President Joe Biden is scheduled to meet with Griner and Whelan families at the White House later on Friday, marking his first time personally meeting with them since their loved ones were detained in Russia.

Griner was detained in February for carrying vape cartridges containing cannabis oil in her luggage. The two-time US Olympic basketball gold medalist pleaded guilty to drug charges and said she accidentally packed the drugs while in a hurry. She has been sentenced to nine years, along with a fine of about $16,400. Her legal team in Russia has appealed the sentence.

Whelan has been imprisoned in Russia for more than three years after being convicted on espionage charges that he vehemently denies. He was sentenced in June 2020 to 16 years in prison in a trial US officials denounced as unfair.

1:00 p.m. ET, September 16, 2022

Zelensky meets commanders to discuss next phase of "de-occupation"

From CNN's Yulia Kesaieva in Kyiv

Ukrainian President Volodymyr Zelensky met with senior military commanders to discuss the next steps in Ukraine's "de-occupation" efforts.

According to the Presidency's website, officials including the Commander of Ground Forces Oleksandr Syrsky, the Commander of the Western Command Serhiy Litvinov and the Commander of the South Command Andriy Kovalchuk joined the meeting via videoconference.

"The participants of the meeting considered further steps for the de-occupation of the territories of Ukraine and made the necessary decisions," the statement said.

They had also "updated the list of weapons necessary for the continuation of the operation to liberate Ukrainian lands."

1:05 p.m. ET, September 16, 2022

Putin says Russia is in "no hurry" in first public remarks on Ukrainian counteroffensive

From CNN's Uliana Pavlova

Russian President Vladimir Putin speaks at the Shanghai Cooperation Organization (SCO) summit in Samarkand, Uzbekistan on September 16.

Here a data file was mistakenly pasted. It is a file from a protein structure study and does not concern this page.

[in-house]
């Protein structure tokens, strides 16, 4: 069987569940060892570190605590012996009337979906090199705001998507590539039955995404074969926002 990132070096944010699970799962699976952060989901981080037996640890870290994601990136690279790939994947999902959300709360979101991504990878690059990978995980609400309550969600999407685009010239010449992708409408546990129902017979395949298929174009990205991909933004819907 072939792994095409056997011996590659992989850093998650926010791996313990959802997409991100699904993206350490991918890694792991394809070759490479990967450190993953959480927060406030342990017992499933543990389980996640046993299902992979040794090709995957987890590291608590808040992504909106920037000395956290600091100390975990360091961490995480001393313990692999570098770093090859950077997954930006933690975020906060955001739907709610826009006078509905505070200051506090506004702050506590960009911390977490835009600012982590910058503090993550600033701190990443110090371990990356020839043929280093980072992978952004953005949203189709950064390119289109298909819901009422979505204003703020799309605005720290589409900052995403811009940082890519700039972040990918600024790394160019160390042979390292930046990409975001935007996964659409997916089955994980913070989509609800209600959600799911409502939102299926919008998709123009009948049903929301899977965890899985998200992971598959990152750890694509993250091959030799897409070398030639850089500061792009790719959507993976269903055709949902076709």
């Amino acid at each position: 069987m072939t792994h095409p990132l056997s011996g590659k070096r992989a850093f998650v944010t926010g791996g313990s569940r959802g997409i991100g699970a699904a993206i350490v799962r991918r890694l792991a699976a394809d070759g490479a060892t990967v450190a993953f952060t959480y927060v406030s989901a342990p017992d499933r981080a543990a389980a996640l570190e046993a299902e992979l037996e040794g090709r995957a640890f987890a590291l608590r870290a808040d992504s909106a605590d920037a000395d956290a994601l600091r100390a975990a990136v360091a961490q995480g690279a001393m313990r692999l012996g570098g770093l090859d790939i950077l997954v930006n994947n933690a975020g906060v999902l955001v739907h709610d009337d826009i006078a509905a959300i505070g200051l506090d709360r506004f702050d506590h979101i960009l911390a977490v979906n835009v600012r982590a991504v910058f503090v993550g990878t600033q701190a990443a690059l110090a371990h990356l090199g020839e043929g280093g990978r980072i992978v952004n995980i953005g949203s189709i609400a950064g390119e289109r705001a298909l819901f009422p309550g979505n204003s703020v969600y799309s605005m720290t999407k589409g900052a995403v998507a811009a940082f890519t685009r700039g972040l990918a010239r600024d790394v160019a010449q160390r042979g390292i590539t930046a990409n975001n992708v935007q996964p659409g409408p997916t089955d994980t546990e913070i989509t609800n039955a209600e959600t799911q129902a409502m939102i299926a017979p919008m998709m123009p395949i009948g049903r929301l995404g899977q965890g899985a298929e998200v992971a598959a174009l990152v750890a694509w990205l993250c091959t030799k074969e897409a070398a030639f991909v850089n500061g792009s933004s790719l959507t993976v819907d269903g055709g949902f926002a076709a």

Russian President Vladimir Putin speaks at the Shanghai Cooperation Organization (SCO) summit in Samarkand, Uzbekistan on September 16. (Sergei Bobylev/Pool/Sputnik/AP)

In his first comments following Kyiv’s successful counteroffensive in northeastern Ukraine, Russian President Vladimir Putin said the main goal of Russia's "special military operation" — what he calls the Ukraine invasion — has not changed.

Speaking at a press conference at the end of the Shanghai Cooperation Organization summit in Uzbekistan, Putin said the main goal continued to be “the liberation of the entire territory of Donbas” — the Luhansk and Donetsk regions — and that Russia was in “no hurry.”

"This work continues, despite these attempts to counterattack by the Ukrainian army. Our offensive operation in the Donbas itself does not stop. It continues," Putin said. "It goes at a slow pace, but it keeps going. Gradually, gradually, the Russian army occupies new territories."

On ending the fighting, Putin said, “The Kyiv authorities abandoned all agreements, they were thrown into a drawer and announced that they would not seek any agreements with Russia, but would seek victory on the battlefield. 

"Well, the flag is in their hands. They are now just trying to do this by conducting this counteroffensive. Let's see how this ends,” Putin said.

Putin also took aim at the West in his justification for the invasion, claiming that "for decades, the idea of the collapse of the Soviet Union and the collapse of classical Russia has been cultivated in the West."

Some context: This month brought huge strategic losses for the Kremlin as Ukraine carried out counteroffensives in the northeast and south. Ukraine has recaptured a total of 8,000 square kilometers (about 3,088 square miles) of land, Ukrainian President Volodymyr Zelensky said Wednesday.